Thoughts on children and silence

Do children sometimes need peace and quiet?
January 9th 2015

In a recent college class (along with a group of student teachers), I was watching a video of an experienced teacher in action as she worked alongside toddlers with watercolour paints. The atmosphere in the room was one of engagement. The children were fascinated with the materials and happily experimented, with occassional support from their teacher. The children hardly spoke - they were too busy watching the paint and moving it around their paper. Such a peaceful scene - except for the background music (a popular children's musician, singing) and I wondered....why was it there? Was it there for a reason, or was it 'just there?'
Often, when I visit an early childhood setting, there is music playing. For me, there is nothing more pleasant than the busy 'hum' of children in action. It's the sound of engagement - chatting, laughing, an occasional squeal of delight. Do we need background music? Do the children notice it? Does it have an effect on them? What is that effect?

Watching the video, I was reminded of The Silence Game, devised by Maria Montessori many years ago. She had the children sit in a circle, close their eyes, and just listen....what do you hear when there is 'silence' around you? The world is never completely silent, but it's only when we stop and listen quietly that we really hear what is around us. I tried this game with a group of preschool children and the results were surprising. They had never before noticed the hum of the refrigerator, the swish of the curtains as they moved in the wind, their own breathing. After that experience, I was much more aware of the sounds within our classroom, and often took the opportunity to help children to listen to the 'silence.'

In our busy communities, and especially in the naturally boisterous and happy early childhood classroom, do our children ever experience a few quiet moments as they work? Do we let them 'just be' in the engaged moment, without a singer of children's songs, or 'peaceful music' in the background? Many of us are music lovers, and we want children to appreciate music too, but surely, there is value to hearing the clink of glass as it is touched by the paintbrush, the splash of water as we touch it, the sweep of the brush across the page? As adults, we often cherish quiet focused times, and I'm thinking that perhaps children could relax into these lovely moments too, and be lost in their own peaceful cocoon of quiet for a short time. What do you think?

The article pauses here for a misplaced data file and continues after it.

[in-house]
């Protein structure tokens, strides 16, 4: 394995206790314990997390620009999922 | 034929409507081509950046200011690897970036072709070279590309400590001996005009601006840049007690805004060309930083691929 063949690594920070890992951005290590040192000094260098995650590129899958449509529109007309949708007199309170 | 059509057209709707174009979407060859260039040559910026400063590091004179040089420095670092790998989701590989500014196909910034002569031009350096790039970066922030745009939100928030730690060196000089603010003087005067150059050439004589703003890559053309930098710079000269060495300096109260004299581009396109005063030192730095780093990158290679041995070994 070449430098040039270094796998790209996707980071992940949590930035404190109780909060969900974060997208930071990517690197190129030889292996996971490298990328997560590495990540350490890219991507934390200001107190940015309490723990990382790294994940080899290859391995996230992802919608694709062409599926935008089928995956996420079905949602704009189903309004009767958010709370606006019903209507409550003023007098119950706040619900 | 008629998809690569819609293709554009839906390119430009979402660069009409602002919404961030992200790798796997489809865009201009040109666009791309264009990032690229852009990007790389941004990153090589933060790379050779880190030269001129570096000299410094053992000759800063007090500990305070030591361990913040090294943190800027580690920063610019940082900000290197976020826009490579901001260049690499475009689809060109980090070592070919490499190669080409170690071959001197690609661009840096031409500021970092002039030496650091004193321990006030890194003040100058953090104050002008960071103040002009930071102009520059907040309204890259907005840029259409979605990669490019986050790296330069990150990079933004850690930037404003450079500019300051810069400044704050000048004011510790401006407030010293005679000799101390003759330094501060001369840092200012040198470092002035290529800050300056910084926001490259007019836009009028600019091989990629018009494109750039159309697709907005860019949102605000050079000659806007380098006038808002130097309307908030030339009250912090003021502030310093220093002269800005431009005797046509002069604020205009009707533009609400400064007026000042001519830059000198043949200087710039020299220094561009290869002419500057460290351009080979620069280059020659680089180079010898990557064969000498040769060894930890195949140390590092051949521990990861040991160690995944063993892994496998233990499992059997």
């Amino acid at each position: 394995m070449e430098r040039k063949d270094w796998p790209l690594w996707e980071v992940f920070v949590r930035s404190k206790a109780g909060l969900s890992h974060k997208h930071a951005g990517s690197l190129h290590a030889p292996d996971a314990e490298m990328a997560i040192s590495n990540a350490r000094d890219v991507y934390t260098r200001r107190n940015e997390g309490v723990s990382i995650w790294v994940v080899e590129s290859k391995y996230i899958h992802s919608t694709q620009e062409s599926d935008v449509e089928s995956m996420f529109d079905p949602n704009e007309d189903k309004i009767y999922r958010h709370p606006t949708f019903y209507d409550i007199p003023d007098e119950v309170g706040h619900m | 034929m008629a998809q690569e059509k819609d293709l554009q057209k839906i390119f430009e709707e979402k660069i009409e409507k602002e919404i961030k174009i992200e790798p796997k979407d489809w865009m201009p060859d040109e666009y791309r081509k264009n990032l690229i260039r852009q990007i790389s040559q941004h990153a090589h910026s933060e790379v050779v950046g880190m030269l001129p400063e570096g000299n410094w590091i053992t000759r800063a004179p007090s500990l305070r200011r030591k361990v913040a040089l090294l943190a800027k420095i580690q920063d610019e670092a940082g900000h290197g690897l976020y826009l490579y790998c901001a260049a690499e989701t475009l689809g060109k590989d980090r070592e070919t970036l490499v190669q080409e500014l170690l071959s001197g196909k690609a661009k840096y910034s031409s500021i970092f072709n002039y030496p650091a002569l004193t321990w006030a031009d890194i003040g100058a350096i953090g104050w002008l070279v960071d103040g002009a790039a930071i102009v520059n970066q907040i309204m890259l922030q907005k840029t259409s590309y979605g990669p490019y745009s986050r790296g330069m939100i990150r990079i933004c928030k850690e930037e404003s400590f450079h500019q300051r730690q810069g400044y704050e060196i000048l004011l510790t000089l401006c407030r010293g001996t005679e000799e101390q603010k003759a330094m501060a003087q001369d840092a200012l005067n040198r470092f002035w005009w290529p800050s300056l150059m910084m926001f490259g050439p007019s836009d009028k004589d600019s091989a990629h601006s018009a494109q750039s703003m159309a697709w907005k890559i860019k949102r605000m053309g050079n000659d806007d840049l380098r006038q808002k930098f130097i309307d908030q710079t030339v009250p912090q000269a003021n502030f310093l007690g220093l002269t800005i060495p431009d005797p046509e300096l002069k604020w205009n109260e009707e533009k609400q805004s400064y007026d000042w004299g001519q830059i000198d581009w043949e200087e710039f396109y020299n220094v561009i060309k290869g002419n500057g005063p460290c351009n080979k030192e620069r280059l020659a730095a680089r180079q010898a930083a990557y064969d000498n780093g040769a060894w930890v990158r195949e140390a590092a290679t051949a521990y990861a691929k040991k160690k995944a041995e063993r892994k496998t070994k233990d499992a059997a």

I have to agree, silence can be just what is needed to support children to focus fully. In a world where children are continually surrounded by background noise, parents tend to have the music channel on in the background and tots grow up with their favourite tv programme shoved up their nose, to keep them quiet, I often think the world has gone mad.

I visited Reggio last year and I hope you will get as much as I did out of the visit. If your trip is organised on the same template as ours you will have visits to several nurseries. I found that if you have questions that asking them of the pedagogistas during these visits was the best way to get answers to personal inquiries.

Hi, Thanks for sharing your thoughts about this idea. I could not agree more. I appreciate the question you asked about whether or not the children even notice the background music. So interesting to consider :)

I like the hum of children busy at their work in the classroom but until that hum begins, I do like some soft music in the background. I think it’s more welcoming to enter a room that isn’t silent, where there isn’t any pressure to fill that silence. But I do think it’s unnecessary once more of the children have arrived and begun their work.

Thanks for your thoughts Michelle; I agree that soft music can be very welcoming...I certainly like it when I visit people's homes!

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I am fortunate to regularly have the opportunity to have lively discussions about pedagogical documentation with colleagues and friends who are not only early years educators, but also artists or graphic designers.

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